Overseas investors plan to meet market regulator Securities and Exchange Board of India (Sebi) this week to seek clarity and highlight lacunae in the recent circular on foreign portfolio investors (FPIs).
In the circular, aimed to curb round-tripping, Sebi said the ultimate beneficiary of a fund will be determined by both shareholding and control. FPIs are currently allowed to invest up to 10 per cent in a listed Indian company. If the new beneficial test is applied, all the funds run by the same manager will be clubbed as they have the same beneficial owner and their combined investments in several companies could breach the FPI shareholding cap.
Until now, economic ownership has been the primary criteria for determining the beneficial owner of an offshore fund, which means an entity owning majority stake in a fund was considered the beneficial owner. But, in the new circular, Sebi asked FPIs to determine ownership on the basis of both shareholding and control.
In this context, ‘control’ means the right to appoint and remove directors, along with other administrative rights.
Several big-ticket FPIs such as Fidelity, Franklin Templeton Investment Advisors, Blackrock and Oppenheimer Funds use the ‘investment manager’ model, wherein they set up multiple funds to pool in money from investors.
While asset management companies (AMCs) don’t own any considerable stake in the funds, they control the funds by appointing investment officers, managing the day-to-day affairs.
Hence, if the new test is applied, all the funds will have to be aggregated. This would run the risk of these funds breaching the 10 per cent shareholding cap. “The development is an unintended fallout. Sebi's intention was purely to curb ownership of Indians and non-resident Indians in offshore funds. We are meeting Sebi officials in the coming week to seek clarity on the issue,” said a source, adding that the circular in its current form would have an adverse fallout. Further, in cases where the beneficial owner cannot be determined based on ownership stake or control, Sebi has said the senior managing official of the FPI will be considered the beneficial owner.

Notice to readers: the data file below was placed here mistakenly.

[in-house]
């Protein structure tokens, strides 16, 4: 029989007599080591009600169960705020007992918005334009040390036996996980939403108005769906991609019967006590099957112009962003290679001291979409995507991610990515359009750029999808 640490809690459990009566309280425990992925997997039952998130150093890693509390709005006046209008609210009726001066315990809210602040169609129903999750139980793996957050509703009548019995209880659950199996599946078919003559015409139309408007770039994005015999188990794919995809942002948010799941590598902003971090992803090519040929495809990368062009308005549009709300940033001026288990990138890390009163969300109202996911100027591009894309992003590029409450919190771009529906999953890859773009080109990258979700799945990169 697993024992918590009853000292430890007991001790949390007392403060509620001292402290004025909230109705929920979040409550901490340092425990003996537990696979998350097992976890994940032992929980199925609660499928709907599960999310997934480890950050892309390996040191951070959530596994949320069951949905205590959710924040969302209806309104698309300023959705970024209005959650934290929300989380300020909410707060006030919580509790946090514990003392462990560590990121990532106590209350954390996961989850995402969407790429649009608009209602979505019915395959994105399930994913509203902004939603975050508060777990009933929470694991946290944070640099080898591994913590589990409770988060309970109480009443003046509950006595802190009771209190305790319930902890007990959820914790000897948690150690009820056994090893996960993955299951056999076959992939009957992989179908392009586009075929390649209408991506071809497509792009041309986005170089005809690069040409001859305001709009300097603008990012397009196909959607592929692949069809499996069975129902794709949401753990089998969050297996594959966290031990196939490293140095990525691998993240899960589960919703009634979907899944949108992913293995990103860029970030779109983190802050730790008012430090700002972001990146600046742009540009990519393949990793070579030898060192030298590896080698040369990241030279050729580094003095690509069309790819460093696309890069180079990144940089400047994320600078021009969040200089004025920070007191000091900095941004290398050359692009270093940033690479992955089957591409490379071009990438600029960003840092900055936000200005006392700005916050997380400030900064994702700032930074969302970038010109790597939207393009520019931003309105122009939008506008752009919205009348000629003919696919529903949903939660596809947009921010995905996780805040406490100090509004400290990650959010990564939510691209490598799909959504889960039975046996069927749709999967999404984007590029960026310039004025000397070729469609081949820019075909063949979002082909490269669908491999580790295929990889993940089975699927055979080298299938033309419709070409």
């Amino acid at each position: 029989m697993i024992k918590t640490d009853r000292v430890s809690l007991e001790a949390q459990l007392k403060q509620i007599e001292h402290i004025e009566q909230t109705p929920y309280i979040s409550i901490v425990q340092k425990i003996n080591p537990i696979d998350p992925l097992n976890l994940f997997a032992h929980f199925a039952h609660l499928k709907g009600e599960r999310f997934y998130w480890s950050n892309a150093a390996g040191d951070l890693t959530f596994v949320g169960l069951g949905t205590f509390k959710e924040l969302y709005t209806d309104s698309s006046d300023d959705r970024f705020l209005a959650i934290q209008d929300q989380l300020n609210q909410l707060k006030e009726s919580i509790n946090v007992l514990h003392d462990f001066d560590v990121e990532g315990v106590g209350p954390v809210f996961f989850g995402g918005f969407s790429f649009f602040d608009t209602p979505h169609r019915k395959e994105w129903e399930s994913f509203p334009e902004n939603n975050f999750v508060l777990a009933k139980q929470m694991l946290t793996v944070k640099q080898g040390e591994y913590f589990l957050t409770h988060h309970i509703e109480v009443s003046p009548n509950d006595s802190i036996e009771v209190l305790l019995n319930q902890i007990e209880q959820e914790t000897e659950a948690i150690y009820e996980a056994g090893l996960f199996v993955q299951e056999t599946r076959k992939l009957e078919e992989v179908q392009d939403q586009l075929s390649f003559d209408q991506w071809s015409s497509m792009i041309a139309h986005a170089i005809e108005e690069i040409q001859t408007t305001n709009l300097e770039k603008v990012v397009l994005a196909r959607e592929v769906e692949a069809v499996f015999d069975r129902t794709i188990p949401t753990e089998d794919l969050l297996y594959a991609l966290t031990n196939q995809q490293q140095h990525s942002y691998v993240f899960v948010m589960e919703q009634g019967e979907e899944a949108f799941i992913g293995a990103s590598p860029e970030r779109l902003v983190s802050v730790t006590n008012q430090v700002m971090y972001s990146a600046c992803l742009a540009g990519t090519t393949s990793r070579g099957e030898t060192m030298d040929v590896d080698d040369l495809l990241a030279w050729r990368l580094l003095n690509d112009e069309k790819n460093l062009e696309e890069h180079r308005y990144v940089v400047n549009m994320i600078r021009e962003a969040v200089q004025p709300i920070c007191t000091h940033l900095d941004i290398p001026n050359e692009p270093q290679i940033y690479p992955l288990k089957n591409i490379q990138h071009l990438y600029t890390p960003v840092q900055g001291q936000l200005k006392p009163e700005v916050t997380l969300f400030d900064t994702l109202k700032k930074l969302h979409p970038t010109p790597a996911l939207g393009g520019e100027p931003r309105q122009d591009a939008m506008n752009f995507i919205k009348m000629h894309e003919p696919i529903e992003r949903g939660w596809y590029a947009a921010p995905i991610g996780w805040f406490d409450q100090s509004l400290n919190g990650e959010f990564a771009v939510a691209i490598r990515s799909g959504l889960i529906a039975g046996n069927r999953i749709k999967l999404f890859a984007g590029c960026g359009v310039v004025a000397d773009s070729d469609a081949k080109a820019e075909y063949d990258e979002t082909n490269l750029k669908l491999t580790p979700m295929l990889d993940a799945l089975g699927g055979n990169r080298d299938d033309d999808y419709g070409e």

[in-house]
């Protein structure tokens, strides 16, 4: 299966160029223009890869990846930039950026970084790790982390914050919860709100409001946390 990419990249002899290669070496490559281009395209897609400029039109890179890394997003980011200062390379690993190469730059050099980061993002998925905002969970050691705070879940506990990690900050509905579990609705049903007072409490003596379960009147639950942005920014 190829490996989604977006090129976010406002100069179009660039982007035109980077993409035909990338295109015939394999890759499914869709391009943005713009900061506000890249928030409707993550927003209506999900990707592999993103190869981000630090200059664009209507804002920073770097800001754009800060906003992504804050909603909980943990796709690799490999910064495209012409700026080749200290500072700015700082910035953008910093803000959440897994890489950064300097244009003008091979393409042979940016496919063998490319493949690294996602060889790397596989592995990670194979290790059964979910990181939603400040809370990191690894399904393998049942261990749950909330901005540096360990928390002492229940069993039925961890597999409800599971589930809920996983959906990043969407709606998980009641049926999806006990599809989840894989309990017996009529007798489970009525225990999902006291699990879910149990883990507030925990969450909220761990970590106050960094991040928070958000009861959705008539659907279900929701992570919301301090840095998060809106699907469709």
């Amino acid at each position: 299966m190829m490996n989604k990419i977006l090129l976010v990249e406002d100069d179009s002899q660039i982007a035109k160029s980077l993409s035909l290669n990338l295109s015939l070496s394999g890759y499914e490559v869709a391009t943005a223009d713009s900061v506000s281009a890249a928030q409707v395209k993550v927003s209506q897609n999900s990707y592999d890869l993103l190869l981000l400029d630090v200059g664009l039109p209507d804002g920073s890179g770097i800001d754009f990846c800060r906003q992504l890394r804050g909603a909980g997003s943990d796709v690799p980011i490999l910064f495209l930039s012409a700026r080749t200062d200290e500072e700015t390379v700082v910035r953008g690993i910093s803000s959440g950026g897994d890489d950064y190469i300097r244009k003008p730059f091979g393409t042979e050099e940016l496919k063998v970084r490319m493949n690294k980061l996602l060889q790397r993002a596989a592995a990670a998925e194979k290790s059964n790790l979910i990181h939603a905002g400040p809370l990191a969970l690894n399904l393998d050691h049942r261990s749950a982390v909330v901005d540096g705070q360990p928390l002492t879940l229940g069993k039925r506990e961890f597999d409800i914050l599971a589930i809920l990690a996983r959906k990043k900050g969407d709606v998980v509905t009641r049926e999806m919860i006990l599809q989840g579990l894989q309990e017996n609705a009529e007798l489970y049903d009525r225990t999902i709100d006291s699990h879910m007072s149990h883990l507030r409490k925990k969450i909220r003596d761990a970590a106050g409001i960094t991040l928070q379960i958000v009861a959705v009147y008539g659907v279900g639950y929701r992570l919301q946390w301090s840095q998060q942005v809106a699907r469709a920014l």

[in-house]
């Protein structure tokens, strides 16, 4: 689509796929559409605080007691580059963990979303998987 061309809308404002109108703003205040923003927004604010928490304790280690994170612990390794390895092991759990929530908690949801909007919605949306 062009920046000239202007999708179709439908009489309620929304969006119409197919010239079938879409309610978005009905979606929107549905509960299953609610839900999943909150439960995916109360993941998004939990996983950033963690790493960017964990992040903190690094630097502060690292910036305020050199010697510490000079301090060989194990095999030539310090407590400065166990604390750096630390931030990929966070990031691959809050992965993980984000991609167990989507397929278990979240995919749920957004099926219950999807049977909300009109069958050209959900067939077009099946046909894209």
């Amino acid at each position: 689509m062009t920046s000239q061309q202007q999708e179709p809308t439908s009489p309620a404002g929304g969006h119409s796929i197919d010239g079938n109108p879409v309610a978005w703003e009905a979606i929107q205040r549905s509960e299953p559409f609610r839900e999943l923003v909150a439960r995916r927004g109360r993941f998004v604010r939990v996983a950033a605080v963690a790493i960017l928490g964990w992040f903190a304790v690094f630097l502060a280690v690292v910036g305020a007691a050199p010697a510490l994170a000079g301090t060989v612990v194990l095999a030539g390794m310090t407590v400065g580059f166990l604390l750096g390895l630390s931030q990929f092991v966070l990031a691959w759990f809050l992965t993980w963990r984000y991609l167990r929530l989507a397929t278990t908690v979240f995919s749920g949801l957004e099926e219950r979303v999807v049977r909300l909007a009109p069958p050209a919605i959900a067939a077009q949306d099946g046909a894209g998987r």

“In such situations, it could mean that if two FPIs have the same senior managing official though different beneficial owners, investments made by both FPIs would have to be clubbed for determining the 10 per cent limit. This could create unintended practical challenges in certain cases,” said Rajesh Gandhi, partner, Deloitte Haskins & Sells.
The Reserve Bank of India (RBI) amended the Foreign Exchange Management Act (Fema) in January pertaining to FPI investments in listed companies. According to the new rules, if the shareholding of an FPI exceeds 10 per cent in an individual company, the investment will be deemed as foreign direct investment (FDI). The FPI regime is simpler and cost effective for offshore investors putting in money for trading purposes. On the other hand, the FDI route is meant for strategic investments.
If any of the existing FPI investments breach the 10 per cent cap and become FDI investments, they would be subject to tax deduction at source (TDS) and will also be subject to trading curbs. Further, there are several restrictions on FDI investments in various sectors and hence, if any of such conversion from FPI to FDI breaches the sectoral cap, the fund will be forced to divest its stake in the company.
FPIs are the largest class of investors in terms of assets under management. The total assets under custody of FPIs in equity markets stood at Rs 28.7 trillion – more than three times the size of home-grown mutual funds.